Experts are increasingly recognising that data protection and cyber-security must be integrated to be effective.
Specifically, focusing on IT security alone does not address data protection requirements. For example, a marketing employee working on a secure, encrypted system protected by two-factor authentication might still cause a data breach by accidentally sending subscribers’ personal details to an entire distribution list.
Likewise, data protection policies and procedures alone are not sufficient controls for cyber-resilience. For example, a data breach can be caused by an organisation storing or sending personal data without robust encryption measures.
Breaches of personal and non-personal data are on the rise, and according to the Verizon Data Breach Investigations Report (2019):
- 71% of cyberattacks are motivated by financial gain;
- Personal data were disclosed or accessed in >30% of breaches;
- Small business (43%), public sector entities (16%) and healthcare organisations (15%) were the most common types of victims.
The findings of this annual report (and its previous volumes) underscore that all organisations processing personal and non-personal data need to assess their vulnerability to and protect themselves from:
- Internal threats (e.g., employees, partners)
- External threats (e.g., hackers, criminal organisations, corporate espionage)
- Intentional intrusions (e.g., theft, unauthorised access)
- Accidental errors (e.g., loss, erasure)
Each of these threats can result in personal data breaches. Given these statistics, it is essential for all organisations to ensure adequate security measures for personal data as an organisational asset, to avoid liability or other negative financial impacts on their organisation and protect their customers’ data.
Our work in this area has already identified four common challenges in relation to effective cyber-security for data protection compliance.
- Effective technical security measures
While many organisations are aware of relevant technical security measures, it is difficult for them to keep pace with the rate of change in the threat landscape.
Many organisations invest in technical security measures as a one-off or use third-party software tools which means they have little control over the security measures implemented.
All technical security measures fail if they become dated. As such, technical security measures should be regularly assessed through vulnerability scanning and penetration testing across the data life cycle.
- Effective policies, procedures and verification processes
Where organisations have put relevant, and even robust, policies in place, these can also fail to protect personal data if they are not being followed. For example, many organisations advise employees not to use personal devices for data access, transfer or storage. However, accessing emails, files and other communication services “on-the-go” is essential in many organisations, which can result in contravention of personal device policies.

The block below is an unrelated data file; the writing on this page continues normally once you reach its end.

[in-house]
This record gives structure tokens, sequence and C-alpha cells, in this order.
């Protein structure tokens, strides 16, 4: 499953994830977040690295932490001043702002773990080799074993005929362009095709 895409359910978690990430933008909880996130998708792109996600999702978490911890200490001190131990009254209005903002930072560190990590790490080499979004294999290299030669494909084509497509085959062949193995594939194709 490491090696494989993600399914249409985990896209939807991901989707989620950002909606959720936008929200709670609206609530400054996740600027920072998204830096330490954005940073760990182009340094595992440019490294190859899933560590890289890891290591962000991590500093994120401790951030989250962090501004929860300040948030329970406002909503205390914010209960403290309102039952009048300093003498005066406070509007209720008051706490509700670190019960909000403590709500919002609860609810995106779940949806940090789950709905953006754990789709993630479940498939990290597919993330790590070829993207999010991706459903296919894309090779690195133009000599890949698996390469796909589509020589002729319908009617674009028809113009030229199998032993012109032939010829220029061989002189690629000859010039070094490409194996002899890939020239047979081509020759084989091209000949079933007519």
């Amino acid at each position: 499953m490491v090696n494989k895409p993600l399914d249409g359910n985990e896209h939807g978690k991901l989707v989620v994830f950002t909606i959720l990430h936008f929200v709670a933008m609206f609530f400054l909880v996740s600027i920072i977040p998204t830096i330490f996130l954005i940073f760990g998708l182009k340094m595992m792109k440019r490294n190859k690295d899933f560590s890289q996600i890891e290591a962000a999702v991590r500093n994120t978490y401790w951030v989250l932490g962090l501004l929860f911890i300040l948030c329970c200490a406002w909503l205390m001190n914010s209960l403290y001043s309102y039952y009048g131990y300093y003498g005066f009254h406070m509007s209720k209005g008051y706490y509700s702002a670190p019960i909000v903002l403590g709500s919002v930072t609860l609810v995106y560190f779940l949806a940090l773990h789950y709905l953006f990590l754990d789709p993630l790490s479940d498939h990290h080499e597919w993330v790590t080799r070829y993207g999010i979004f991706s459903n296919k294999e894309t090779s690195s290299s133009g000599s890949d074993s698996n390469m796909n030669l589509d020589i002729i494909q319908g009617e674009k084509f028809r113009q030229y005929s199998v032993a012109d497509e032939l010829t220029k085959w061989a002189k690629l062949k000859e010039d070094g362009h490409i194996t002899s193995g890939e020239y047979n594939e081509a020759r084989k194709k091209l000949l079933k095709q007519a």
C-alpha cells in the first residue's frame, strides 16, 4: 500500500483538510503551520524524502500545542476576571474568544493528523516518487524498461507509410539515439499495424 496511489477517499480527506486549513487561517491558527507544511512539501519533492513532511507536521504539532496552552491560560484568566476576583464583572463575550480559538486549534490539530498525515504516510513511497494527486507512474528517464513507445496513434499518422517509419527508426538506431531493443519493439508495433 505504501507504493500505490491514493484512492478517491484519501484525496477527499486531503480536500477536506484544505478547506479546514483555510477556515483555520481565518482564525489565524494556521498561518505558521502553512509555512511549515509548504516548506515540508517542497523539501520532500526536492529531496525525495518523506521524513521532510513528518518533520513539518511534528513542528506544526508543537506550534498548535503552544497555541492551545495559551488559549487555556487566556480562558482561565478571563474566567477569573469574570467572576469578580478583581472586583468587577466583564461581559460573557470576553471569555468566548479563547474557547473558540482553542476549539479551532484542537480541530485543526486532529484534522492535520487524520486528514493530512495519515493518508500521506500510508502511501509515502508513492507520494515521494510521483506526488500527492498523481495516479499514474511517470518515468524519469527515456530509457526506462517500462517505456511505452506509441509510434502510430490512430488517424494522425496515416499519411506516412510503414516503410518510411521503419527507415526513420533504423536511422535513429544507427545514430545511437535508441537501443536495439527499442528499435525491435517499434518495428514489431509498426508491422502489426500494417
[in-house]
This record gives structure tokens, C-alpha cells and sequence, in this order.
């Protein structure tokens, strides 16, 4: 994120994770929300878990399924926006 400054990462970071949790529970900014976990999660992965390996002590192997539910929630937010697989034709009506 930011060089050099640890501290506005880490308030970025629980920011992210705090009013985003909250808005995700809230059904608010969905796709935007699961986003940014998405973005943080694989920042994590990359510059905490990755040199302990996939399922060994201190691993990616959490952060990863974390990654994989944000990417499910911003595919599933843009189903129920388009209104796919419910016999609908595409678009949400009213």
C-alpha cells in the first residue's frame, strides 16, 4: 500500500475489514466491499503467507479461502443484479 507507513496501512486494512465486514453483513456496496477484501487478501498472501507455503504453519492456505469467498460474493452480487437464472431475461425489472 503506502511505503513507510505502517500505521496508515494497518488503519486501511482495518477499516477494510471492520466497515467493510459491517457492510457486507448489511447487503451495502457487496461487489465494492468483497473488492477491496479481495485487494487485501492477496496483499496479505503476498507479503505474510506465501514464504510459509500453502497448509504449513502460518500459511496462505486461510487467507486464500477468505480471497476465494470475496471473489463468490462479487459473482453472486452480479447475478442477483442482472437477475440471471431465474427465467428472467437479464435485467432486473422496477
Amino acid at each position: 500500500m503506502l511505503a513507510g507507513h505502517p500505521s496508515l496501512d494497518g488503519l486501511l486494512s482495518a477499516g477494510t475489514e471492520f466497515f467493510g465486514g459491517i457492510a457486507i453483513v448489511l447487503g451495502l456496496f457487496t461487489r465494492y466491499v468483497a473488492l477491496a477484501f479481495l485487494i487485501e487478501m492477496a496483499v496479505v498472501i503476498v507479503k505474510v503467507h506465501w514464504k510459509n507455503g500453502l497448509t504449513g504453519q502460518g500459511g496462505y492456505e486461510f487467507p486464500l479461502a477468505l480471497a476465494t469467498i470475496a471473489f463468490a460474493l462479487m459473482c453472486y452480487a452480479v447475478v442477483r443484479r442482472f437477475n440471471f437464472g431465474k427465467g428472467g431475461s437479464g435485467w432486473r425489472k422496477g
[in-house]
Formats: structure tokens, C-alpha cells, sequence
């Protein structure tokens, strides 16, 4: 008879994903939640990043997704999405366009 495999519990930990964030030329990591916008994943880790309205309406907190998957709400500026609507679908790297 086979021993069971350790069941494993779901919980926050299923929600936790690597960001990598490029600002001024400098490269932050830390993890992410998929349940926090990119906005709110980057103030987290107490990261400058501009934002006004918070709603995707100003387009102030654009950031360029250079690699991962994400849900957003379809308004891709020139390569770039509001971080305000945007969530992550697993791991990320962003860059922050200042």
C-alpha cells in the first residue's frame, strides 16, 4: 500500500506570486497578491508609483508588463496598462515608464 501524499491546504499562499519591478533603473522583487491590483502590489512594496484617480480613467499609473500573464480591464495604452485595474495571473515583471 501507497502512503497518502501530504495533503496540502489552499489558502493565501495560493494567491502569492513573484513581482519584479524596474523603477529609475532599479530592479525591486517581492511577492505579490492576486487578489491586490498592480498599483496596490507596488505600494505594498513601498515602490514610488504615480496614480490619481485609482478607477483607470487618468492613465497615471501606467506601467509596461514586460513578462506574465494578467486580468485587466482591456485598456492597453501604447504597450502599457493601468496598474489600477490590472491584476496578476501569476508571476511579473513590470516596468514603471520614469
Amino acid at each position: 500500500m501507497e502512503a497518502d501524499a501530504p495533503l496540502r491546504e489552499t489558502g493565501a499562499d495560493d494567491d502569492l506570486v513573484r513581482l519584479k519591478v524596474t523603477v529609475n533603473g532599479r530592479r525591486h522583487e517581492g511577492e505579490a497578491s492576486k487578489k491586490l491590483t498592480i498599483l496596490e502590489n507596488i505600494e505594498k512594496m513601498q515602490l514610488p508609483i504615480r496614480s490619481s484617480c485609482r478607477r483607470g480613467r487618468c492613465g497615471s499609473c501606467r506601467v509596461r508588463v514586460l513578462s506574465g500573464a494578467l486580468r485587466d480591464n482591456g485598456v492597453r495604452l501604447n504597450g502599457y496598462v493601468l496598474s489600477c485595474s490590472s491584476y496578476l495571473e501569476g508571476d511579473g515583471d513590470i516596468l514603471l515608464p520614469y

Frequent training and assessments that verify that policy is being followed can mitigate these risks.
- Sufficient documentation
Organisations whose IT Departments are taking effective steps to ensure sufficient technical security measures often find that they have insufficient documentation to demonstrate these measures.
IT Specialists are well versed in evaluating and implementing technical security measures but are not habitually encouraged to create documentation around the decisions made, measures implemented and verification timelines and processes.
Improving this documentation is beneficial in providing a better understanding of the organisations’ vulnerabilities and protection measures.
- Sufficient confidence in third-parties’ data security measures
It is essential for organisations to broaden their view outside their own internal processes. Where organisations have data-sharing agreements with third parties and/or engage third parties to supply software or other services, it is the responsibility of that organisation to verify the technical and organisational measures being used for data security by the third party. In our experience, this is a major gap in data protection compliance which must be filled to protect organisations from liability.
Trilateral’s Data Protection and Cyber-Risk services are specifically designed to tackle the interconnection between data protection requirements and data security requirements. Our team of data protection advisors and data protection technology advisors includes legal experts, technical specialists and compliance experts.
Our service combines organisational compliance support measures (e.g., Policy evaluation, DPIAs, Gap Analyses and Records of Processing Activities) alongside technical support measures such as our IT Security Review Service, Vulnerability Scanning and Penetration Testing.
Visit our services page or contact one of our advisors to ensure your organisation is effectively addressing its cyber-security challenges.